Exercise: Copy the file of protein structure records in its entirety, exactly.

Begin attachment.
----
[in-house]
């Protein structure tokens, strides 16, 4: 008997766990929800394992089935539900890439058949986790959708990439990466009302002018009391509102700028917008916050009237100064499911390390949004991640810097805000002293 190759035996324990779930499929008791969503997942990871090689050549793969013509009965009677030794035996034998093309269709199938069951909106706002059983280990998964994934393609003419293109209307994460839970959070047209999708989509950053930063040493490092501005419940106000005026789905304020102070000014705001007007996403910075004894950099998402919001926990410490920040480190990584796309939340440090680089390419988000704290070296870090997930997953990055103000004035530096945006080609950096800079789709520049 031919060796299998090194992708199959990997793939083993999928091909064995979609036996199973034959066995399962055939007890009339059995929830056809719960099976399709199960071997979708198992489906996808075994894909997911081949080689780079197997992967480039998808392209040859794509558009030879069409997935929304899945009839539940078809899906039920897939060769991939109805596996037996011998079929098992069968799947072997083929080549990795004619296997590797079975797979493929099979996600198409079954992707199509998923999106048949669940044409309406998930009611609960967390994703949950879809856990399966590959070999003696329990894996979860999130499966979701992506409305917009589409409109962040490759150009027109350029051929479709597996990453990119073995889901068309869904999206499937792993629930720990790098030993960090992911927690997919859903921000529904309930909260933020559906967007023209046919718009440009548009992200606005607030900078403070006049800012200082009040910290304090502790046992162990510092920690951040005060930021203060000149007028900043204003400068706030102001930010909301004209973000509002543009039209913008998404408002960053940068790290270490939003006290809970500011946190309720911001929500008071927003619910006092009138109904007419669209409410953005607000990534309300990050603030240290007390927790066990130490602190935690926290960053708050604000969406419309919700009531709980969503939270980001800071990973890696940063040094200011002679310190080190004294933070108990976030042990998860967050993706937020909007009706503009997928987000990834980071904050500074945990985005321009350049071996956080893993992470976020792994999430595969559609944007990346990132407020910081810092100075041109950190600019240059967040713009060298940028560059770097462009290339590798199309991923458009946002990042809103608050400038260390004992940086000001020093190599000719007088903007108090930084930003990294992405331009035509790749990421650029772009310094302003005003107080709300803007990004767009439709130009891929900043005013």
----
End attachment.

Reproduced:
[in-house]
């Protein structure tokens, strides 16, 4: 008997766990929800394992089935539900890439058949986790959708990439990466009302002018009391509102700028917008916050009237100064499911390390949004991640810097805000002293 190759035996324990779930499929008791969503997942990871090689050549793969013509009965009677030794035996034998093309269709199938069951909106706002059983280990998964994934393609003419293109209307994460839970959070047209999708989509950053930063040493490092501005419940106000005026789905304020102070000014705001007007996403910075004894950099998402919001926990410490920040480190990584796309939340440090680089390419988000704290070296870090997930997953990055103000004035530096945006080609950096800079789709520049 031919060796299998090194992708199959990997793939083993999928091909064995979609036996199973034959066995399962055939007890009339059995929830056809719960099976399709199960071997979708198992489906996808075994894909997911081949080689780079197997992967480039998808392209040859794509558009030879069409997935929304899945009839539940078809899906039920897939060769991939109805596996037996011998079929098992069968799947072997083929080549990795004619296997590797079975797979493929099979996600198409079954992707199509998923999106048949669940044409309406998930009611609960967390994703949950879809856990399966590959070999003696329990894996979860999130499966979701992506409305917009589409409109962040490759150009027109350029051929479709597996990453990119073995889901068309869904999206499937792993629930720990790098030993960090992911927690997919859903921000529904309930909260933020559906967007023209046919718009440009548009992200606005607030900078403070006049800012200082009040910290304090502790046992162990510092920690951040005060930021203060000149007028900043204003400068706030102001930010909301004209973000509002543009039209913008998404408002960053940068790290270490939003006290809970500011946190309720911001929500008071927003619910006092009138109904007419669209409410953005607000990534309300990050603030240290007390927790066990130490602190935690926290960053708050604000969406419309919700009531709980969503939270980001800071990973890696940063040094200011002679310190080190004294933070108990976030042990998860967050993706937020909007009706503009997928987000990834980071904050500074945990985005321009350049071996956080893993992470976020792994999430595969559609944007990346990132407020910081810092100075041109950190600019240059967040713009060298940028560059770097462009290339590798199309991923458009946002990042809103608050400038260390004992940086000001020093190599000719007088903007108090930084930003990294992405331009035509790749990421650029772009310094302003005003107080709300803007990004767009439709130009891929900043005013």